Tuesday, April 17, 2012

Cash Railways

A pneumatic tube terminal
If you study the history of computing and computation you are astounded, again and again, by the ingenuity used, in the pre-computer and network days, to solve everyday problems.
    Having spent some time frequenting hospitals recently I was very impressed that they can take a blood sample and receive an analysis from the remote lab within one hour. I was surprised to find that central to the process is a network of pneumatic tubes that connect clinics to the lab. The nurses place the samples into a cylindrical container that is placed in the tube and “sucked” all the way to the lab in some remote building. The results come back via the computer network.
    The reason for my surprise was that I thought such devices had died out long ago. They used to be common in department stores where the sales clerk would enclose your money and details of the sale in a similar cylinder and send it on its way to a remote accounting office. The office would send back your change and a receipt, or details on the purchase registered on your account – the return would be announced by a great deal of wheezing and rattling as the cylinder made its way back through the tubes and finally plunked into a basket.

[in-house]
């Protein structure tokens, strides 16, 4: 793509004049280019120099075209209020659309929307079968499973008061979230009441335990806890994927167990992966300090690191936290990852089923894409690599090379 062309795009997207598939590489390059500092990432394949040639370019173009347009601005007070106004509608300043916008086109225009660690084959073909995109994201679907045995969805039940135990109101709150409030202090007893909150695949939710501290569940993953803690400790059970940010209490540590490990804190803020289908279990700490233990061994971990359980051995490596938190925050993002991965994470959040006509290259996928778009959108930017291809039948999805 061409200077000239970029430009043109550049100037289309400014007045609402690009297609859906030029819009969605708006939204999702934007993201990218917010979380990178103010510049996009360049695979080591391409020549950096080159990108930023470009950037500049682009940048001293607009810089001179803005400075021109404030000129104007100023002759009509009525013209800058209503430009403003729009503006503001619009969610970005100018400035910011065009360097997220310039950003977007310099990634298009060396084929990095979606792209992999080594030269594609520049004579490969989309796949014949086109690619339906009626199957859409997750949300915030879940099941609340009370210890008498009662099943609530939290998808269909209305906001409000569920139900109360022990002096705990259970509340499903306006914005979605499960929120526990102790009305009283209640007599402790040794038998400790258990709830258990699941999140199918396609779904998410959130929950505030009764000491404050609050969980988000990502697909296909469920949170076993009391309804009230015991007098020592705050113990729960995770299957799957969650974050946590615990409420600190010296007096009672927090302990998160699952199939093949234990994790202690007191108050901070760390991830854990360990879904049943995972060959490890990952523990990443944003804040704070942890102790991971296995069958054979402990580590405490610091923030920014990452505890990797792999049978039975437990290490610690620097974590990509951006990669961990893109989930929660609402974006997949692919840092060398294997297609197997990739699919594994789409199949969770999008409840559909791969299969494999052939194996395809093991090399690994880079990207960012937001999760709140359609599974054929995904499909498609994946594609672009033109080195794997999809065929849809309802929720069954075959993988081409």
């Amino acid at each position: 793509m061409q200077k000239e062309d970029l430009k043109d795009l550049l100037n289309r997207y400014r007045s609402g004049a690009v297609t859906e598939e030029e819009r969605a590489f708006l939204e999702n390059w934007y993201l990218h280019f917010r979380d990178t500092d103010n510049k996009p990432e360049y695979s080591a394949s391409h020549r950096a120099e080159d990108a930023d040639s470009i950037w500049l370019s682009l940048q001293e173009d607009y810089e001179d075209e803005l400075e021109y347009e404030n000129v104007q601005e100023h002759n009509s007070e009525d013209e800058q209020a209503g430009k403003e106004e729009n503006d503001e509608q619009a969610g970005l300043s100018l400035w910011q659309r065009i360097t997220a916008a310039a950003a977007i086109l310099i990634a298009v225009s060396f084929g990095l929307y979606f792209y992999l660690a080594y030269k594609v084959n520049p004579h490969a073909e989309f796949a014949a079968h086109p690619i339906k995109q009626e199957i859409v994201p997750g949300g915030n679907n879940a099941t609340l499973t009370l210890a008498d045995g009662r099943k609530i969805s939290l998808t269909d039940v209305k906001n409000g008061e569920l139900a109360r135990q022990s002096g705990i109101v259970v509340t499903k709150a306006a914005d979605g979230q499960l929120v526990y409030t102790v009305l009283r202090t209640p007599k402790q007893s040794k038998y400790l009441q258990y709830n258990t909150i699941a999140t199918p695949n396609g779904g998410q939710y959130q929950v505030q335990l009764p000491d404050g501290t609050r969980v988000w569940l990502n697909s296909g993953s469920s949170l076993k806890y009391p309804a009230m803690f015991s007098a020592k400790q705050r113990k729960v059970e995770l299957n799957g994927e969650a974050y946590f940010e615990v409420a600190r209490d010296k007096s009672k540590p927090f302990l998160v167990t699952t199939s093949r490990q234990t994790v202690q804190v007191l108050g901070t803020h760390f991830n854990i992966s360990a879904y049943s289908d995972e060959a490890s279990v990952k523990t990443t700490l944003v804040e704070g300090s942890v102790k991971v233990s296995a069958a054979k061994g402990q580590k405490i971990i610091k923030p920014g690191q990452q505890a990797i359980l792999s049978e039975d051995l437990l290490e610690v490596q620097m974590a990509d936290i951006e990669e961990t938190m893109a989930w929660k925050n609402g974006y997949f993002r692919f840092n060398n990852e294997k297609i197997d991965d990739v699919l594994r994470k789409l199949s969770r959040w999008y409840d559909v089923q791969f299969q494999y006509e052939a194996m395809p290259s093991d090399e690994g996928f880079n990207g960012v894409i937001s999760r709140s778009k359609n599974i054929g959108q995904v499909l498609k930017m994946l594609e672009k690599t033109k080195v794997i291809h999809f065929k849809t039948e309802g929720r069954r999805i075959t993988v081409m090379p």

The Lamson Air-Line wire system
    It’s not too far-fetched to regard these devices as early versions of EFTPOS machines, though restricted to just one department store. For smaller, single-floor stores there was an even more exciting system for the same function. The sales stations were connected to the accounting office by tight overhead wires on which hung small 2-wheeled trolleys that could carry cash and documentation. The sales clerk would load the trolley, then, with the aid of a built-in catapult, send it skimming across to the office, which shortly thereafter would send it shooting back. Very exciting for children accompanying their mother shopping! I think that I last saw one of these systems in operation in Hong Kong in 1989.
    I didn’t even know what these devices were called but a bit of Googling led me to the Cash Railways website that gave me the name “cash railway.” The home page opens with a simulation of the trolley and has all the details that you would need to know about cash railways. It even has local information on where systems were installed and tells us that you can see “wire catapult” systems at the Cambridge Museum and the Taranaki Aviation Transport and Technology Museum. Worth a visit!
- Bob Doran

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